Saturday, August 22, 2009
A few doors down from the almost barren corner of Adeline and 40th in Emeryville, California, stands the Café Biere, a friendly gleam of Europe that livens up the neighborhood and may be the next mecca for the Bay Area’s large swarm of serious beer connoisseurs. Its cozy room serves up one of the largest and most eccentric beer menus I’ve seen.
Ivan Hernandez, the café’s owner-operator, wasn’t even a beer lover when he arrived in the Bay Area in 2000. Born in Chihuahua, Mexico (where his mother, Rosa, sagely advised him, “If you want to meet nice girls, learn how to cook.”) Ivan immigrated to Toronto, Canada, in the 1990s. There he started in the restaurant business as a dishwasher in a Mexican restaurant and joined a group of friends who made regular tours of Toronto’s restaurant scene.
Over time, Ivan evolved into a restaurant manager and troubleshooter. Upon his arrival in the Bay Area, he became a restaurant consultant and eventually took over his first restaurant, Café Cacao, in December 2007, a breakfast-lunch spot in Berkeley (on Heinz Street, right around the corner from the newly opened Berkeley Bowl West grocery store).
“I started out not liking beer at all,” Ivan confesses. But then a friend poured him a light, sweet brew called Duchesse de Bourgogne--it was love at first taste. By the time he downed the last cool drop of the Duchesse, he’d become a convert equal in passion to readers of the Wine Enthusiast.
He next toured the Bay Area’s numerous beer bars. From conversion to café took him only three to four weeks. He opened his new place in 2008 at the former site of a Pacific-Asian tapas place that had previously been an Emeryville institution, Moon’s Chinese, for almost 60 years.
The café’s interior is European in atmosphere, with illustrated yellow-gold and copper-plated walls intended, according to Ivan “to turn non-beer drinkers into beer drinkers.” It doesn’t look big enough to hold everything on its menu, but somehow it manages quite well.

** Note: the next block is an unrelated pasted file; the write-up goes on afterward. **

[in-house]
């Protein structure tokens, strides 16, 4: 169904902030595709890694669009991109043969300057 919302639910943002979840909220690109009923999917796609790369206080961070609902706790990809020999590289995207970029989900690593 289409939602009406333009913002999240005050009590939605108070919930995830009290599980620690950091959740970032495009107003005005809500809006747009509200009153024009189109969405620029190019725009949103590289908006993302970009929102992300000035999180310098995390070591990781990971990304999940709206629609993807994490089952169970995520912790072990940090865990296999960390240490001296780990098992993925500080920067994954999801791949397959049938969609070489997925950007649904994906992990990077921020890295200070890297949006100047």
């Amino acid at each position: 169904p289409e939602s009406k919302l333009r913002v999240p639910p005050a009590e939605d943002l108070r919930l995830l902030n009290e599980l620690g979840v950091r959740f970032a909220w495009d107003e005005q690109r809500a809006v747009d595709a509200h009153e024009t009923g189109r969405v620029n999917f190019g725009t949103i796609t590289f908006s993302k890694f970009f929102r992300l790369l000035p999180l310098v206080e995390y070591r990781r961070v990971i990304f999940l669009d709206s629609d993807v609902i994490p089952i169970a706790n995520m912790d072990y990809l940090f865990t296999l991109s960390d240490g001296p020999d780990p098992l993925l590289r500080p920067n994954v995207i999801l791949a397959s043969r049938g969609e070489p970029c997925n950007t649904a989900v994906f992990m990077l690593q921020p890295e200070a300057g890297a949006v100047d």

The Café Biere’s menu (“Our Little Beer List”) reads like the wine list at a four-star restaurant. All the beers are artisanal and each is described with the kind of loving caressive detail that might cause snobby swill-loving egalitarians to take offense. If it reminds you of the fanatical obsession you encounter with wine connoisseurs, you’re right. (A New Yorker article from November 2008 describes brewing good beer--not the modern industrial product--as a bigger challenge than wine-making.) Indeed, quite a few of the brews on the café menu rise to the high side, a glass costing as much as $40.
But the cafe more than makes up the high prices on some of its brew with many moderately priced varieties and a happy hour featuring a selection of tap beers from 3—7 PM, Monday thru Friday. Free beer tastings are held every Wednesday night around 8:30.
Ivan originally planned to feature only around 50 beers, but the list is now foaming up toward 150. The café stocks beers from Eastern and Western Europe, a large number of U.S. microbrews, plus a number from Canada, Mexico, and Japan. While the Czech selection is small, the Belgium selection dominates (including the crisp, addictive Duchesse de Bourgogne).
Smaller, but equally impressive, are the Trappist ales. These beers are all brewed by, or under the direct control, of Trappist monasteries. European monasteries have been brewing beer since the Middle Ages. Today, only seven Trappist breweries remain. All five of the Trappist ales served by Cafe Biere originate from Belgium.
In the future, Ivan plans to expand Café Cacao’s hours into the evening as a Latin lounge and is mulling over expanding Café Biere’s space into the building’s second floor. “Maybe I’ll start a brewery, or open the kind of place where local brewers can bring their own beers.” An impish look enters his soft brown eyes: “When I get good at brewing, maybe I’ll brew something with chipotle and balsamic vinegar. It sounds weird, but it could turn out tasty.”
The café also serves a light dinner menu designed to compliment the beer menu. The joint fills up quickly, especially on Friday and Saturday, so you’d better call ahead or arrive early. I’ve found it SRO more than once. Not surprising The café gives a genuine lift to a neighborhood in bad need of one.